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The competing ideologies of nation and monarchy had a troubled beginning in the 19th century, insomuch as they derived partly from two opposing sources of legitimacy. However, from the 1830s on, their supporters achieved the establishment of an interspecific and mutually advantageous relationship. The nation gradually managed to prevail over the monarchy, justifying its presence in national terms. However, the monarchy possessed something longed for by liberal nationalists: historical legitimacy. Thus, the crown served Romantic nationalism in its search for national foundations and to generate national emotions of a collective sense of belonging. This article analyses this process by focusing on the Spanish case and using a vast range of cultural sources. I reason that the monarchy’s history was intensively used in Isabel II’s reign (1833–1868), both by the monarch herself as well as nationalist elites, to legitimate and justify their presence in the liberal world. The article is divided into three sections. The first part locates the problem into a general process that touched all the crowned heads of Europe. The second section studies the appeal of exemplary medieval monarchs in the liberal hunt for national roots. The final one focuses on the particular case of Isabel the Catholic because of the remarkable prominence it acquired.
Dryocosmus kuriphilus (Hymenoptera: Cynipidae) is a global invasive gall wasp and a pest of chestnuts (Castanea spp.). A study of the Chalcidoidea parasitoid community of D. kuriphilus was undertaken over two years, from March 2017 to March 2019, at 15 sites in south and northwest Spain (Málaga and Galicia regions). More than 18,000 galls were collected, and 1153 parasitoids belonging to 22 species of seven chalcidoid families, plus two individuals of an inquiline Cynipidae, Synergus facialis, emerged. Richness was higher in the Málaga region, with 20 species, while 17 parasitoids and one inquiline were identified in Galicia. The parasitism rate of native chalcid parasitoid species in both regions was low. Eupelmus urozonus and Mesopolobus lichtensteini were the most abundant native species. Mesopolobus tibialis was a dominant species in south Spain, while Ormyrus pomaceus was a dominant species in northwest Spain. Our results revealed the existence of a sub-community of univoltine, probably host specialized, parasitoids in south Spain, which overwinter in galls, exhibiting a similar life cycle to Torymus sinensis. These species were Torymus notatus, Aulogymnus bicolor, Aulogymnus obscuripes and Aulogymnus balani. Data on the recovery of T. sinensis after release in the south Spain region show it to be well established, but its numbers are still low in northwest Spain.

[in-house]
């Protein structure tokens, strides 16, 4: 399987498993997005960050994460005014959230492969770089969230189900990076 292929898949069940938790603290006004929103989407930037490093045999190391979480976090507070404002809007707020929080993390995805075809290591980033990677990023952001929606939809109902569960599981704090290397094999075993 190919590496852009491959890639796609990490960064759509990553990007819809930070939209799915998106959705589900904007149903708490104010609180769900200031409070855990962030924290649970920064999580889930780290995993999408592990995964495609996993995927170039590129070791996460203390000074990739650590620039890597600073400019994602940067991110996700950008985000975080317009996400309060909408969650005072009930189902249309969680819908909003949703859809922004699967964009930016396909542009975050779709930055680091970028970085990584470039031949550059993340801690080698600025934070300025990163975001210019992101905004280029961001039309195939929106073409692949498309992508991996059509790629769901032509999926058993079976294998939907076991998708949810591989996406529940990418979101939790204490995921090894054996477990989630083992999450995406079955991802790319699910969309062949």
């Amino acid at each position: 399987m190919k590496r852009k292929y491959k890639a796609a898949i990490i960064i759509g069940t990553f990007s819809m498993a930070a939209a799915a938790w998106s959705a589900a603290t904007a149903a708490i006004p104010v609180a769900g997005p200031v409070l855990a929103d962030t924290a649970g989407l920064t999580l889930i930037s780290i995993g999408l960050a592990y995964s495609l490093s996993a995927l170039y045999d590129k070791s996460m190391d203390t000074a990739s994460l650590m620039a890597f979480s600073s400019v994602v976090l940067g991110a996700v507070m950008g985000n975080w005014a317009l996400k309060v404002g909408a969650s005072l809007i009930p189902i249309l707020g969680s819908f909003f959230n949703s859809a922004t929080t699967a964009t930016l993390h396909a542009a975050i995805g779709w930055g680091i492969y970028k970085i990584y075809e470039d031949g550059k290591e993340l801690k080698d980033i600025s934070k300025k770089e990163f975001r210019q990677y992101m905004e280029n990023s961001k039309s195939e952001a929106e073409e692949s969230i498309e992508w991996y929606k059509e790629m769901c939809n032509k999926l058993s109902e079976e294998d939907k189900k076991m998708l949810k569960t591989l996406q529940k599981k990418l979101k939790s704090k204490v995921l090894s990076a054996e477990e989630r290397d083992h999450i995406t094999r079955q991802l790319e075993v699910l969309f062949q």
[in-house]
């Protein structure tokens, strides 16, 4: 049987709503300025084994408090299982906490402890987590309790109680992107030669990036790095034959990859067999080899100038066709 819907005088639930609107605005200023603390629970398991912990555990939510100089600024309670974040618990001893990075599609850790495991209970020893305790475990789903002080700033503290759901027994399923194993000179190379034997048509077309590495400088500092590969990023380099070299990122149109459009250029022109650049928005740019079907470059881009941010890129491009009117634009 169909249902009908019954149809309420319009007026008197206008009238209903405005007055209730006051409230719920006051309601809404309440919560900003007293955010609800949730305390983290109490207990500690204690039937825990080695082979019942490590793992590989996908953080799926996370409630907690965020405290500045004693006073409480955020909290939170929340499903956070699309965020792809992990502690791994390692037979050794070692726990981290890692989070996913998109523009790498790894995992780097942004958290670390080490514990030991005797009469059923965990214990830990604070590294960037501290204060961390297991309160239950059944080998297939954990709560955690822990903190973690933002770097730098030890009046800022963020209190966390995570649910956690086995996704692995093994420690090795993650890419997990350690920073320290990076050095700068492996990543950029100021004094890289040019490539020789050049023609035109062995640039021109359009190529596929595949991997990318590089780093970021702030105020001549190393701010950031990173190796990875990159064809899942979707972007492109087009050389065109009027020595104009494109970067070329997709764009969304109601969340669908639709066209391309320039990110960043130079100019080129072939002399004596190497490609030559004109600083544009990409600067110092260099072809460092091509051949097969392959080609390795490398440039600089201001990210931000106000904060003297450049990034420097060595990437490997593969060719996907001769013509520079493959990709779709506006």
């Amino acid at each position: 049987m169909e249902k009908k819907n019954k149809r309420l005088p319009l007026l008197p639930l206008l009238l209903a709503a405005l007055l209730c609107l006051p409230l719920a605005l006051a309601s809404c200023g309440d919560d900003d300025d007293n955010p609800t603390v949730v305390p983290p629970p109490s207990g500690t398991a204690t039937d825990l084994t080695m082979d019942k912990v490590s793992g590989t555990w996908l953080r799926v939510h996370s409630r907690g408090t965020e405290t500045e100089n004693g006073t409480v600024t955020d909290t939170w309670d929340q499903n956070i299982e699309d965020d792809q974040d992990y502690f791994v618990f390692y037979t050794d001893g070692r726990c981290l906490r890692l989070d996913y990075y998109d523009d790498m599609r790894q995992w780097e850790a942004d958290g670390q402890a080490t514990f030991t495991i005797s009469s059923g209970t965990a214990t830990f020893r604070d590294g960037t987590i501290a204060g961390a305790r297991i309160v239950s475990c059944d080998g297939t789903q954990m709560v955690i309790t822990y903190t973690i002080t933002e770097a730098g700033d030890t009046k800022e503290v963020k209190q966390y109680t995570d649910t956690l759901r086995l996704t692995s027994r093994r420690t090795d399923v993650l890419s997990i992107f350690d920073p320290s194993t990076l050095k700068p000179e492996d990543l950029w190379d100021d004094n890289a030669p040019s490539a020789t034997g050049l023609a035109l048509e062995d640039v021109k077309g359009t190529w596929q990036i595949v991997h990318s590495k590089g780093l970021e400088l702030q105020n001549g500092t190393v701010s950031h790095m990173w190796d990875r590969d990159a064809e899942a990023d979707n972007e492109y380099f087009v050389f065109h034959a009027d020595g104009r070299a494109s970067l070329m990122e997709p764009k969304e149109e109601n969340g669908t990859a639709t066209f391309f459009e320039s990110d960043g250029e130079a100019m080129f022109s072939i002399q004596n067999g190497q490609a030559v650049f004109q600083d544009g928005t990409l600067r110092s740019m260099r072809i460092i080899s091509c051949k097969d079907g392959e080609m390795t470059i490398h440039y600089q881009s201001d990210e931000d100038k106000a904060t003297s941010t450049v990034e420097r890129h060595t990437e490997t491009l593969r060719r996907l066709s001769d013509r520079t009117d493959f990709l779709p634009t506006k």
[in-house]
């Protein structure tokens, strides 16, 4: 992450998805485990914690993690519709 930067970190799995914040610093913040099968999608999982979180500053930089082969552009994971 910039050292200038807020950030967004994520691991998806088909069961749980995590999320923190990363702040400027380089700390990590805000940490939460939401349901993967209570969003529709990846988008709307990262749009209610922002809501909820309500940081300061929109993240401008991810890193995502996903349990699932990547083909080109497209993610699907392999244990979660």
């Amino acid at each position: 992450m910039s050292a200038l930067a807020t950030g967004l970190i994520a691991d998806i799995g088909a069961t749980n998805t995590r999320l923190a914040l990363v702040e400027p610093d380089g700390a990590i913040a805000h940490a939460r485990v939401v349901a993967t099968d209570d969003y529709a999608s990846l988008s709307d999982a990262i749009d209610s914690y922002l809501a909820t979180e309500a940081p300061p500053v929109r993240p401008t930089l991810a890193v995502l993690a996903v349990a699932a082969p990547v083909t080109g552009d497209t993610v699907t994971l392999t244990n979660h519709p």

In Memorandum on the Debts of State (1715) Montesquieu explains how to curb France’s debt crisis stemming principally from Louis XIV’s war-mongering. Rather than recommending declaration of bankruptcy, he proposes a gradual reduction of the debt by means of a partial repudiation. The greater the proportion of an individual’s overall wealth invested in the crown’s debt, the less the reduction would be, since such individuals would have fewer other investments. Montesquieu was confident his debt reduction plan would succeed and predicted the king would be able to reduce taxes. In his Considerations on the Wealth of Spain (1727–1728) he explains that the main reason for the collapse of Spain as a powerhouse in modern Europe was that the Spanish became the victims of inflation. The more bullion brought to Spain’s shores, the less valuable it became since more and more specie chased roughly the same amount of goods.